"One of the ones I like is the story of YouDo, which hired an intern in 2007. He was working on a brand new project that was out-of-the-bottom drawer crazy idea. The project turned into a product, which turned into a product that was used quite successfully by a lot of customers, that turned into a company that got sold to Cisco," she explains.
"So Luke, who was the intern, moved to Europe to run this product for Cisco. He's just come back to New Zealand last year because it's run its course. He's ready for his second job and he's come back to me, so that was quite a nice story because it grew into a business," she says.
Women in tech is another area where McDavitt is keen to shine a spotlight.
"A lot of the time they won't be confident to apply for technical roles but with a lot of support and encouragement we can get them really started into some cool stuff. It's really hard. My main strategy is role modelling, so I try to have half female presenters at all our bootcamps," she explains.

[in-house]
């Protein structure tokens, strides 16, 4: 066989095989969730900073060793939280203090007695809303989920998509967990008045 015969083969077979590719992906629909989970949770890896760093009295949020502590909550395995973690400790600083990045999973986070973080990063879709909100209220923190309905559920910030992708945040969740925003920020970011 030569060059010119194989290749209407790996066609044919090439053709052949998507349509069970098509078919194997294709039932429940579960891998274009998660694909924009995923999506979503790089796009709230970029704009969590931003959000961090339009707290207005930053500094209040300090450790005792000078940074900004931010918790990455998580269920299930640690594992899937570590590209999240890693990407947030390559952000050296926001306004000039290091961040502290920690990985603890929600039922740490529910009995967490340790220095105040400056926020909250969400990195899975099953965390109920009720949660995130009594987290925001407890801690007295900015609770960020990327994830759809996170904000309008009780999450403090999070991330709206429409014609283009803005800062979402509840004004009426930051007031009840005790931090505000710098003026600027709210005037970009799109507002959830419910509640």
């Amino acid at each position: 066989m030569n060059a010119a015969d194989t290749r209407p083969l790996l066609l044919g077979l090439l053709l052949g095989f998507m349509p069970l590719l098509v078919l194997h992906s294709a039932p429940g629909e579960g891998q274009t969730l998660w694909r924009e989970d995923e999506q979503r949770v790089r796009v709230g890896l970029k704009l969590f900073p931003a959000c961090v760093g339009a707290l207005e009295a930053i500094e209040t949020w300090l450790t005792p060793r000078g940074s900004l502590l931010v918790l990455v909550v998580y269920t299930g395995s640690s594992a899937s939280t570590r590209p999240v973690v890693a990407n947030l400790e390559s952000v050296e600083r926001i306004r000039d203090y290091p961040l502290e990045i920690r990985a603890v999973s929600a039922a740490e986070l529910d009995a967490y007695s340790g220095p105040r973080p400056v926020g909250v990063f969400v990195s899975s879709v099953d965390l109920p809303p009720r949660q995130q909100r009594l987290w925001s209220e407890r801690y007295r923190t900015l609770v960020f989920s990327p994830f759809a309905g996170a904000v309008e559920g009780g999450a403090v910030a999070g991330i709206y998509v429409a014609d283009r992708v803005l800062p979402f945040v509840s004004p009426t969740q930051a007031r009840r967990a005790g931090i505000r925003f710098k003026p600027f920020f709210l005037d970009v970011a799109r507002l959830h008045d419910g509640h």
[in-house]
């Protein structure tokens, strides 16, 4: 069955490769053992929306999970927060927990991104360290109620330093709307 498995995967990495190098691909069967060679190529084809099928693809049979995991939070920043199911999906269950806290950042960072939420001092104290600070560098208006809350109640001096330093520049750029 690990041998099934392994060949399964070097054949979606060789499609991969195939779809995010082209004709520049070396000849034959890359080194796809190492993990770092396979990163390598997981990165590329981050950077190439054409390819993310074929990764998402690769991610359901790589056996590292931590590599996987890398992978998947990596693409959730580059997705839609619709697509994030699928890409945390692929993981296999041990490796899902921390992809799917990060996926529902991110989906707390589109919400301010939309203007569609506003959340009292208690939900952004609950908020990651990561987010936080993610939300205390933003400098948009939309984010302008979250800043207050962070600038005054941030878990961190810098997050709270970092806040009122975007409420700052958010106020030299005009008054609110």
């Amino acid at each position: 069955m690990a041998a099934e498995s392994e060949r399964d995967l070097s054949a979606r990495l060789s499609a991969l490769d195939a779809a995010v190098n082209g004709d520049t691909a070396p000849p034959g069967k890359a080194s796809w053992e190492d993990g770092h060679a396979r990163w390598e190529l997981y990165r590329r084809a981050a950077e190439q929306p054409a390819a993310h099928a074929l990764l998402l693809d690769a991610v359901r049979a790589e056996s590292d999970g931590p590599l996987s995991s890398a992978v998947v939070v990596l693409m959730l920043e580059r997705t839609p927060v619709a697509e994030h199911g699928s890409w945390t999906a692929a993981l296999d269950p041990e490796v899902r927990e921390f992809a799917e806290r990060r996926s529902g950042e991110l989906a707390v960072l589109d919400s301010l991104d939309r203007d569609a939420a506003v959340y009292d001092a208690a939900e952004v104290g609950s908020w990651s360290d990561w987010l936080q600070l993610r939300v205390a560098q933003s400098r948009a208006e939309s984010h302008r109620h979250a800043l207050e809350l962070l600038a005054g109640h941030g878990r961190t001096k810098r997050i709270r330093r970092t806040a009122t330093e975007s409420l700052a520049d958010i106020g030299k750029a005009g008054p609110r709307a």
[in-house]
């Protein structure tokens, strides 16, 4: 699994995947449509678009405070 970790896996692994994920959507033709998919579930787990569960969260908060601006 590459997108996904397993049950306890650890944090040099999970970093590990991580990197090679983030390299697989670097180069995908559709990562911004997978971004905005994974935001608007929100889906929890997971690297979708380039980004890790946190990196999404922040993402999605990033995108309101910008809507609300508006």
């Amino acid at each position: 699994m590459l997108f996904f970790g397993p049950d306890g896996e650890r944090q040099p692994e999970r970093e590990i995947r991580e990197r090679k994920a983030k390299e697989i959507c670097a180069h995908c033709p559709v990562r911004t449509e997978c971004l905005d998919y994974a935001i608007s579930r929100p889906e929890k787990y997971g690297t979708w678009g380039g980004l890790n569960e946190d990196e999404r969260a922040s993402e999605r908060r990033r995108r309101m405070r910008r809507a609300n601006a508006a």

"All our mentors try and make everything as inclusive as possible - that's not just for women but for anyone who's a bit shy or not confident in their skills. We're getting good results, last year we had 20% female candidates but 35% actually placed into internships. This year we've got a higher proportion of women candidates than ever before, so I'm super excited about that."
McDavitt says that cybersecurity programmes have also been a big focus, thanks to a connection with Duo.
"We've done a big push this year to try and support the cyber industry, which is screaming out for talent. We've done extra bootcamps and extra promotion amongst students who really have no idea that this is a field. We are super excited and working hard to get some fresh local cyber talent coming into the market, so that is one area that we have been focusing on this year," she says.
"Aura Information Security is one of our sponsors who's worked in this area, and they actually ran a bootcamp for us in Wellington and they were extremely impressed. They set 10 challenges for the students. They didn't think anyone would get to level 10 and they were actually pleasantly surprised that quite a few did."
The sun is also shining bright for Summer of Tech, with plans to extend programmes to be more on-demand.
"Next year we're quite interested in exploring things we can do beyond summer. We know that for some companies and some students, summer is not the best time to be working on new projects so we're exploring ways that we can have an on-demand talent pool next year," she concludes.